Would like to hear your thoughts on two things:
    1-Do you follow/have an opinion on a tiny austrailian company CUV.AX / CLVLY approved late last year in EU for EPP and pursuing Vitiligo (and possibly other skin conditions)?
    2-With SAGE-547 open label results in 4 post-partum depression patients does it make sense for MRNS to try IV ganaxolone here as a first indication?


  75. andre (SGEN) – The deal with Unum is definitely a creative step that may diversify SGEN’s portfolio beyond ADCs in the long run. They made a bold bet on an unusual CAR format, which increases the risk/reward amplitude. I don’t see any immediate implications, as the market is still focused on maintenance Adcteris and SGN-33A.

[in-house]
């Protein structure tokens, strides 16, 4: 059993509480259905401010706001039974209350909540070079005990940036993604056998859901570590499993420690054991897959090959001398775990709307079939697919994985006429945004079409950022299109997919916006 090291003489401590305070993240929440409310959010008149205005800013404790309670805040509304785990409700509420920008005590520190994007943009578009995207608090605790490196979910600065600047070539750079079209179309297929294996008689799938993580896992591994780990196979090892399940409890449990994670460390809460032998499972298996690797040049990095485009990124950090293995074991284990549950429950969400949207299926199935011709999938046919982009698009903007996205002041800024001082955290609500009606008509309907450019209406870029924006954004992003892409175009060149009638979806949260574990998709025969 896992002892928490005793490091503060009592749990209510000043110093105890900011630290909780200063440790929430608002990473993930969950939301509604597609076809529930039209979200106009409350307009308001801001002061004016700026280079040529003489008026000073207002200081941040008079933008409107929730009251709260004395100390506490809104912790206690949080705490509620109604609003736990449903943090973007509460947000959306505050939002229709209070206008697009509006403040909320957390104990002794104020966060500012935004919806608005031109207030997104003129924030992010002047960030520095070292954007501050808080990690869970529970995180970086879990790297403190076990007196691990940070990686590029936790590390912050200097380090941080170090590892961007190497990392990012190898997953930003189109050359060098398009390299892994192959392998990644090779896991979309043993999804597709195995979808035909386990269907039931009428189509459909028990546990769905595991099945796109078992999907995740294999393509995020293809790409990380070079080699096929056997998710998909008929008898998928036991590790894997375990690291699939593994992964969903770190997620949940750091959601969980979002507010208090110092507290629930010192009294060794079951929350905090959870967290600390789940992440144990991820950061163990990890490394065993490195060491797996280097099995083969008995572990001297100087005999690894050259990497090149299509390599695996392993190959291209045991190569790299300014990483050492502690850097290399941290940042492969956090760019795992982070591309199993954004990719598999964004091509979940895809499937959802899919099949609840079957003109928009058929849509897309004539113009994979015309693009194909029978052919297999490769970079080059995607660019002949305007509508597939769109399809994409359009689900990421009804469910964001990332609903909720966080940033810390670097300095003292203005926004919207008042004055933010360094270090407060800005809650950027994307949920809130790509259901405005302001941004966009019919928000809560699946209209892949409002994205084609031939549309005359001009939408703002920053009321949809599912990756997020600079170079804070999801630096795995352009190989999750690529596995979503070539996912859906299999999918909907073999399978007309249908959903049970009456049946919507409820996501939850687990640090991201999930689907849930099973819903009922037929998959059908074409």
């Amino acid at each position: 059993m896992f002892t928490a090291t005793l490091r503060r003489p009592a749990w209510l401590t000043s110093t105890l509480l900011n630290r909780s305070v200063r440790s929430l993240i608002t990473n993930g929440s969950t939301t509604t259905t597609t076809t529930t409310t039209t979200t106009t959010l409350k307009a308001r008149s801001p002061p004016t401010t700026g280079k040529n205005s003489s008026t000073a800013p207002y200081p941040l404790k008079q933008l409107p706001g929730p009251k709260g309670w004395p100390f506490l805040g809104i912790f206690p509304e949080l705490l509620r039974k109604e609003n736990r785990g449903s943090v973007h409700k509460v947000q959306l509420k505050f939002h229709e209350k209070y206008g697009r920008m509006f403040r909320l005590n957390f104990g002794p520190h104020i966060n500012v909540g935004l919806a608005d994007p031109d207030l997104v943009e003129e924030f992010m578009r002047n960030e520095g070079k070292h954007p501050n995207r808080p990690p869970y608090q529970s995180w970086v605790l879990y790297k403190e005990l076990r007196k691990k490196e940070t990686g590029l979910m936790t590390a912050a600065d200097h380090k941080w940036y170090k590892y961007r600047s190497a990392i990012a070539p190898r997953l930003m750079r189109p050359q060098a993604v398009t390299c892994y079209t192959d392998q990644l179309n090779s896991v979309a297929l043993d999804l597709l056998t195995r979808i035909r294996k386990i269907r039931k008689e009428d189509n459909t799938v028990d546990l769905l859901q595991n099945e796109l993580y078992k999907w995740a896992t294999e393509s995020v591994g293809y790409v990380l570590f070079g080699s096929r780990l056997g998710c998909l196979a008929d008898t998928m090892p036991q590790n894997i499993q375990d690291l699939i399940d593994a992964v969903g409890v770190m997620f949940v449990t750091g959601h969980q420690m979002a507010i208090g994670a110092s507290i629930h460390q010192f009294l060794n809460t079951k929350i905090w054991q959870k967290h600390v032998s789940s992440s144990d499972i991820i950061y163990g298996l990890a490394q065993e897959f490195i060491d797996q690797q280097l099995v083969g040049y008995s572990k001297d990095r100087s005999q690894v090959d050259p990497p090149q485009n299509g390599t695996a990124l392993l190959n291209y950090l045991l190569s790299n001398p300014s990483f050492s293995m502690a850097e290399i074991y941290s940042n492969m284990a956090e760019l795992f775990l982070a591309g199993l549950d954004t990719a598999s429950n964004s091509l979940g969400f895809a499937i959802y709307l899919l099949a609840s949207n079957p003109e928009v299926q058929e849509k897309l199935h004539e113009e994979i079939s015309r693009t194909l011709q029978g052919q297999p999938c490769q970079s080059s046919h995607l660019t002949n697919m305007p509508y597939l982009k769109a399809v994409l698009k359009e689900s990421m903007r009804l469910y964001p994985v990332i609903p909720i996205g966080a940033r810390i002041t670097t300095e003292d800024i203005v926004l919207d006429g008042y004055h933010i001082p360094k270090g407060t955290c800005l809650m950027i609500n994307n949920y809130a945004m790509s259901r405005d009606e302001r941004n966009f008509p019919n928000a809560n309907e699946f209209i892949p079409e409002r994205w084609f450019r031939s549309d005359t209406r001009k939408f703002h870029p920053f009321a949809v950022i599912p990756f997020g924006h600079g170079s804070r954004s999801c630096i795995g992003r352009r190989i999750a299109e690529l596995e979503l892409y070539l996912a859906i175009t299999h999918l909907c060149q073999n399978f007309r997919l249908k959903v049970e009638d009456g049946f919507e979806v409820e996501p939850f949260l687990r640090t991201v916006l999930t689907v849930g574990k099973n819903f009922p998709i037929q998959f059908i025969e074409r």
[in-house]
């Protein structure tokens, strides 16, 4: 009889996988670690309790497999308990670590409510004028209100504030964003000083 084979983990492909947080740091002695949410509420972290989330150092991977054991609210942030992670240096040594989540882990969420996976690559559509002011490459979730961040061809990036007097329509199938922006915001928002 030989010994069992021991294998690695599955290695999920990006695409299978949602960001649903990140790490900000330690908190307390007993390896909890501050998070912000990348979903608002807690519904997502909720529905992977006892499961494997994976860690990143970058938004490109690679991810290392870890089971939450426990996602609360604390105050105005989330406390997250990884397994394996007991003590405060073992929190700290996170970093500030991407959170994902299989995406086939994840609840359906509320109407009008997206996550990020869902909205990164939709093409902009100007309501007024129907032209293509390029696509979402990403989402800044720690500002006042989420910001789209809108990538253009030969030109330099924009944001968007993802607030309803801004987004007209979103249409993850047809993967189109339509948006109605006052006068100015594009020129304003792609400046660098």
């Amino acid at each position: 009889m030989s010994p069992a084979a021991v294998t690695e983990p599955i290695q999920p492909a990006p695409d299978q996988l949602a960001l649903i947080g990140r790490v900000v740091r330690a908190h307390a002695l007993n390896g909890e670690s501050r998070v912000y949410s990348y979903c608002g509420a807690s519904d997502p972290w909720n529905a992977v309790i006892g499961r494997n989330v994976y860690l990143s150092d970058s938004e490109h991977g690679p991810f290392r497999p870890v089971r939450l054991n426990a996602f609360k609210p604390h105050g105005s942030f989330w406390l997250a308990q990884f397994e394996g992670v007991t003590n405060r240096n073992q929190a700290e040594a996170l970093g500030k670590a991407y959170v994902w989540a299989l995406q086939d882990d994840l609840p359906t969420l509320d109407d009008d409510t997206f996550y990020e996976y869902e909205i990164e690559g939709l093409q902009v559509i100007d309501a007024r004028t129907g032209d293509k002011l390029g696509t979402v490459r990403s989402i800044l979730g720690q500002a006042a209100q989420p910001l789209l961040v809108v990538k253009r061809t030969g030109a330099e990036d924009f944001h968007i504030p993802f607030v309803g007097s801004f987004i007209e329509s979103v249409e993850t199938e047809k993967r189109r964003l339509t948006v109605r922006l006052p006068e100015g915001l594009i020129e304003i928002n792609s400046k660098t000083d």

Re: XNCR – They have decent technologies but valuation is too high considering the early stage of their pipeline.

    Maurice – Sorry, don’t know CUV.AX.
    Re: SAGE/MRNS, today’s results are very encouraging, only 4 patients but the change is so striking. If I were MRNS I would try to leapfrog SAGE by pursuing this indication with oral ganaxolone. SAGE intends to develop an oral drug for this indication eventually.


  76. Hi Ohad

    Not sure if you have commented before and I missed it but
    have you any thoughts on FGEN to share?
    Thanks for your generous sharing !


  77. Hi Ohad, In light of the new data of SAGE, are you planning to add more shares?



  78. Greetings (from Finland) Ohad,

    I recently stumbled across your blog, while doing some dd on $IMGN, and I instantly noticed that you had plenty of well-informed insight on stocks and a rigorous approach towards market research, and I’ve been waiting for every one of your posts with bated breath ever since.